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Sticks and Stones May Break My Bones, but Words...

Updated: Dec 18, 2023

So starts the old nursery rhyme, used by millions of children across the world in the flaming cauldron of pre-teenage existence. Words will never harm me. Oh yeah? What happens if you grow up to be an author?



It's an occupational hazard I guess; write something, publish it, critics circle and feed. We all pretend not to care about reviews (after all, we all write for ourselves, don't we, people?) but all fall into the same trap that shows our true colours. Four or five star review? Shout it from the rooftops. One or two star? Well, clearly that reviewer is a nut-job/jealous/illiterate/having a bad day (select all that may apply).



I've tried to dissociate my emotions from ratings, telling myself everyone has an opinion, they're entitled to it, and (until the revolution comes) they can voice that opinion. It's worked, to a degree, but I make the mistake of reading what's said and, as Seinfeld once protested to George, I just can't unsee it. Although my hide's thick enough to take it, one tiny comment stuck in my dinosaur brain festering away like a month-old bottle of milk in the sun: "I don't like Ish's story because I don't like made up words."


What?


Made up words? I never knew the English language (or any other for that matter) was handed down by the almighty on stone tablets, immutable for all time (I think the French may hold to this myth, but I love them just the same). Everything is made up, everything comes from somewhere, somewhen, when somebody wanted to express themselves and managed to get further than ‘nnngghhh’, ‘urrrggh’, or a quick swipe across the back of the head with a club.


Take the latest discussion at Chez Soledad - zugzwang.

I, in my usual style, announced that in the latest fight along the multilane parking lot laughingly described as a freeway, I had forced a particularly aggressive driver to zugzwang. Greeted by derisive laughter from my wife who ridiculed my imaginary word, I had the satisfaction (brief as it was) of informing her I had stolen said word from the world of chess, which in turn had stolen two words from the German language (Zug and Zwang), which in turn had lifted them from Proto-Germanic which, more than likely, appropriated them from some poor sod who originally created them as he exclaimed in triumph when blocking a fellow cave-dweller getting to the best hunting grounds. Made up? Of course. Valid? Absolutely. Beyond a critic’s remit to fault? I’m surprised you have to ask.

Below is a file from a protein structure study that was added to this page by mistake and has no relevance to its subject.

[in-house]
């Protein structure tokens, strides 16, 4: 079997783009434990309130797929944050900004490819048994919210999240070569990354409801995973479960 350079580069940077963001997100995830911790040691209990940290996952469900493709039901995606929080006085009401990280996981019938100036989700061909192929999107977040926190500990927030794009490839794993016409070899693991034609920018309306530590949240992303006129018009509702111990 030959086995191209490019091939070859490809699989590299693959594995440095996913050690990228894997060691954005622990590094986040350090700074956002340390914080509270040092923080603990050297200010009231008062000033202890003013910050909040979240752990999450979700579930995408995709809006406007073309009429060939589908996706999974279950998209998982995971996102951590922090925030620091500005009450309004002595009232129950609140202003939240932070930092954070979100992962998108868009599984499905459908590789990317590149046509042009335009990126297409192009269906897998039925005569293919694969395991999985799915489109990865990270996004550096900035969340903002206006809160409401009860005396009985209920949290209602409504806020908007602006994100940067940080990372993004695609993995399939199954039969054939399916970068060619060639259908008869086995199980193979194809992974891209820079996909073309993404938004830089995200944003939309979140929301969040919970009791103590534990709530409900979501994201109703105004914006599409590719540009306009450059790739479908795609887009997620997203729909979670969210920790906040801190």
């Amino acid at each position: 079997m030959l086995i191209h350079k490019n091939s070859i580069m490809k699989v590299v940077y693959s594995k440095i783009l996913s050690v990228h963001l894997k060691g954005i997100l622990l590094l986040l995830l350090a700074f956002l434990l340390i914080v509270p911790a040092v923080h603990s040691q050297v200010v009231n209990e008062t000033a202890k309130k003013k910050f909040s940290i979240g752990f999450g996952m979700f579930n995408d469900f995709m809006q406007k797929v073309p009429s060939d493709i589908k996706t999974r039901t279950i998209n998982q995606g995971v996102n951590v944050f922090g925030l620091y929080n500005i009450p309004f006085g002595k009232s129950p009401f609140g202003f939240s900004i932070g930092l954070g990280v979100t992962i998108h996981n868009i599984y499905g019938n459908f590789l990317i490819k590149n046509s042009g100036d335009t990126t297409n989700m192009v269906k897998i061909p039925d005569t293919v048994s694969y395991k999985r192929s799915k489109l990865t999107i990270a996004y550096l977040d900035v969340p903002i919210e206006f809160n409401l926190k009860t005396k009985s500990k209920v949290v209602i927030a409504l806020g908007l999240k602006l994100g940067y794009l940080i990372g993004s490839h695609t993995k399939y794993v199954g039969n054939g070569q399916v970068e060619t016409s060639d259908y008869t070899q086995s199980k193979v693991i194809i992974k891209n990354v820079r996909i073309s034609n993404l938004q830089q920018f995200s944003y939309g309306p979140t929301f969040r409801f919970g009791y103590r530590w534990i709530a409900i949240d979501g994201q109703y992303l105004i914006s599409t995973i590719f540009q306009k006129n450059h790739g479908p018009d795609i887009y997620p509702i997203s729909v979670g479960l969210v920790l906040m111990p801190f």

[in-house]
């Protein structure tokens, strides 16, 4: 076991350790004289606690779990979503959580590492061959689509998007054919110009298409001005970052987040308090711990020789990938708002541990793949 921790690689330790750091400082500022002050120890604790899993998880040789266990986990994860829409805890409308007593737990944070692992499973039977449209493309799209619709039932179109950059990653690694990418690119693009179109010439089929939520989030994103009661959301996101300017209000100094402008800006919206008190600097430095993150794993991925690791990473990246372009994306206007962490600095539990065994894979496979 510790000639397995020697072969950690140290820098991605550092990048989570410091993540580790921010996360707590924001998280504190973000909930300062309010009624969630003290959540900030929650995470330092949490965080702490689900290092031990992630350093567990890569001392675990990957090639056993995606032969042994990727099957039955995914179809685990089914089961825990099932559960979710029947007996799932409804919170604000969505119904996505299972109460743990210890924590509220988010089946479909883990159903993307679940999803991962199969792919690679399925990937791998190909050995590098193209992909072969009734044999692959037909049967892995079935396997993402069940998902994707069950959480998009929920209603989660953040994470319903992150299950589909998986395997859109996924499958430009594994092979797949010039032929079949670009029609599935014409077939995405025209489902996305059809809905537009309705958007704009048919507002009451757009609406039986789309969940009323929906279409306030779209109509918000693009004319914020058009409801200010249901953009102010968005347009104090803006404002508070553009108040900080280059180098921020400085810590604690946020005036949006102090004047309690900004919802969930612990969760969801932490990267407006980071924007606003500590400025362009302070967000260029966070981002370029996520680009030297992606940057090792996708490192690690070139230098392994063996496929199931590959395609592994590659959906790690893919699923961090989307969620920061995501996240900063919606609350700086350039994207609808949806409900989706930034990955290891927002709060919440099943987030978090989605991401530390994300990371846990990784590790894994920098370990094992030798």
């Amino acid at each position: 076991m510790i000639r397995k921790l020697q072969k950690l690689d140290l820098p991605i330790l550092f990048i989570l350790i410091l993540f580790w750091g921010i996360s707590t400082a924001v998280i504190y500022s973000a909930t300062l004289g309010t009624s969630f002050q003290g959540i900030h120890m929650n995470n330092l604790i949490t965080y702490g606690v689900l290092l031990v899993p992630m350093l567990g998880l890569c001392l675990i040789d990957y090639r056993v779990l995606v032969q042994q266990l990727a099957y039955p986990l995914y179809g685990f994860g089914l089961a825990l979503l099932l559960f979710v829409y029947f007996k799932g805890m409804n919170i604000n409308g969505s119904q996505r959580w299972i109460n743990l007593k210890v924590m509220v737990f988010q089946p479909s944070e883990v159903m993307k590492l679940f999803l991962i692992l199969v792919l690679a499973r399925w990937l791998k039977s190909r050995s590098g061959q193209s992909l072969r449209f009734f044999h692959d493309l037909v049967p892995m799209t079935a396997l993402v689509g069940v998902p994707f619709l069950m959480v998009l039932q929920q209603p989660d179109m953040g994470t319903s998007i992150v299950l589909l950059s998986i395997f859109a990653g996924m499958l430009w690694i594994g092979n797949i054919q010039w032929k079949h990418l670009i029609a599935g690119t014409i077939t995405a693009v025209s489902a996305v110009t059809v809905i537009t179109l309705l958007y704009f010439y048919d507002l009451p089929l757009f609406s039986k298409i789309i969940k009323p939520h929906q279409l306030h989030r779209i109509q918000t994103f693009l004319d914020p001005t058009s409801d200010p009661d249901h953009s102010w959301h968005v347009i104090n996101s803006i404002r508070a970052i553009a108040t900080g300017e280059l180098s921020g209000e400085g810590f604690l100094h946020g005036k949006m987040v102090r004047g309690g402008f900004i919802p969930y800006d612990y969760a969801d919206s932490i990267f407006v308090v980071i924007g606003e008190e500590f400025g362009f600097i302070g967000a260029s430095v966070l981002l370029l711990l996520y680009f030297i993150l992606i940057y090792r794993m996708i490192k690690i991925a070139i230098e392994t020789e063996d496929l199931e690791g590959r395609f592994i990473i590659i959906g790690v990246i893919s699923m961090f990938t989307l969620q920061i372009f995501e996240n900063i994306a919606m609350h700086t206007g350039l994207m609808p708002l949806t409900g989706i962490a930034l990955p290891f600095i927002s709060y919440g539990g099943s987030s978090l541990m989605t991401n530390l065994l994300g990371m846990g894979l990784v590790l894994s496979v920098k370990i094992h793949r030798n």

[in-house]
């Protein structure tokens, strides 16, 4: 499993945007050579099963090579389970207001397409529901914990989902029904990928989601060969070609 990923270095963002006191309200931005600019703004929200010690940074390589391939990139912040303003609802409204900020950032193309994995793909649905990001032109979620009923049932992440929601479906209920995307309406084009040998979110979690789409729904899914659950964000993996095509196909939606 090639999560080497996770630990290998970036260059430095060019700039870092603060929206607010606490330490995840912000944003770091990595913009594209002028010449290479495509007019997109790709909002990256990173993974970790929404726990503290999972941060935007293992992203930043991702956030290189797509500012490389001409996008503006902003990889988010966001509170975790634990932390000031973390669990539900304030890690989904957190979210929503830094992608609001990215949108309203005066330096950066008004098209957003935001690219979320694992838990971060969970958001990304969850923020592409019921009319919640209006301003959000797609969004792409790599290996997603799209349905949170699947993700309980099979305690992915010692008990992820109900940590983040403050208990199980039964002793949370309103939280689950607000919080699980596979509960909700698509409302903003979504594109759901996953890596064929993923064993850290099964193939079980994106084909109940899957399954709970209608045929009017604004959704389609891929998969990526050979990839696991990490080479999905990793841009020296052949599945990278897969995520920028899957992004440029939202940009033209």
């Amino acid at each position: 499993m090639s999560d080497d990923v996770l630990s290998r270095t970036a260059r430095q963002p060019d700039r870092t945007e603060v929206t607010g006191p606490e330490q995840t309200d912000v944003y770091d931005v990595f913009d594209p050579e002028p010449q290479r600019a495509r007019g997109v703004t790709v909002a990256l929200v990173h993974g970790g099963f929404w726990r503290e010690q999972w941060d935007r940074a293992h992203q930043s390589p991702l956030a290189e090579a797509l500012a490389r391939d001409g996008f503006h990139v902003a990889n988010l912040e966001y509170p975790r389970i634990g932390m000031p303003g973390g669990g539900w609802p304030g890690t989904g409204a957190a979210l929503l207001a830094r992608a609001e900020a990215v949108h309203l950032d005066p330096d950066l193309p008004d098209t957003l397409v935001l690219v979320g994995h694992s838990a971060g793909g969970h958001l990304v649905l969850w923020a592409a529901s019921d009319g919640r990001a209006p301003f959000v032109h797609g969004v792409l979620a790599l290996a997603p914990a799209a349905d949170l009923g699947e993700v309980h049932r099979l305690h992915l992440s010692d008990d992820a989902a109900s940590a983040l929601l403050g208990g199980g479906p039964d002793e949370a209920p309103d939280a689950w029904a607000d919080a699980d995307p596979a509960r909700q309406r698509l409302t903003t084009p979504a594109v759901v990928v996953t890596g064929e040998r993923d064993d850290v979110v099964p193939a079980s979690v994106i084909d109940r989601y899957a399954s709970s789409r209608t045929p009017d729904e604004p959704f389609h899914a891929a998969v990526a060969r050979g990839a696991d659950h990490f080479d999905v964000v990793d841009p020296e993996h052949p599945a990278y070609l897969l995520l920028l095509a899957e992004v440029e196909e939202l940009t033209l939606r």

My point? Language in novels, particularly in fantasy and science fiction, is an absolutely wonderful, fertile ground to exercise your lexicographical prowess. Every single word you have uttered in your life, from ‘dada’ to ‘deconstructionism’ has been made up, so there’s no possible, plausible argument against ‘imaginary’ words. Enjoy yourself, flex your minds, create with abandon, but always with some consistency, some small shred of why, underneath it all.



So, I’ve purged the critique of ‘made up words’ from my system and, with renewed vigour, promised myself to create more. Want proof? Wait until Descent: Diaspora. And with it all, I’ve re-learned my lesson. Sticks and stones may break my bones (and probably more effectively as age and osteoporosis tighten their grip), but words are there to be disregarded.


And my reviewer and their comment?


I’ve a special copy of Sha’Kert I’m going to send them one day far, far in the future, one they’ll have absolutely no quibbles with; a cover, signed, and 275 blank pages. Critique that!




Editor's note: Book 1 of Descent, entitled 'Death' is coming in 2024. Click here or click below to familiarise yourself with Ishmael's Ditmar-nominated debut novel, Sha'Kert: End of Night.



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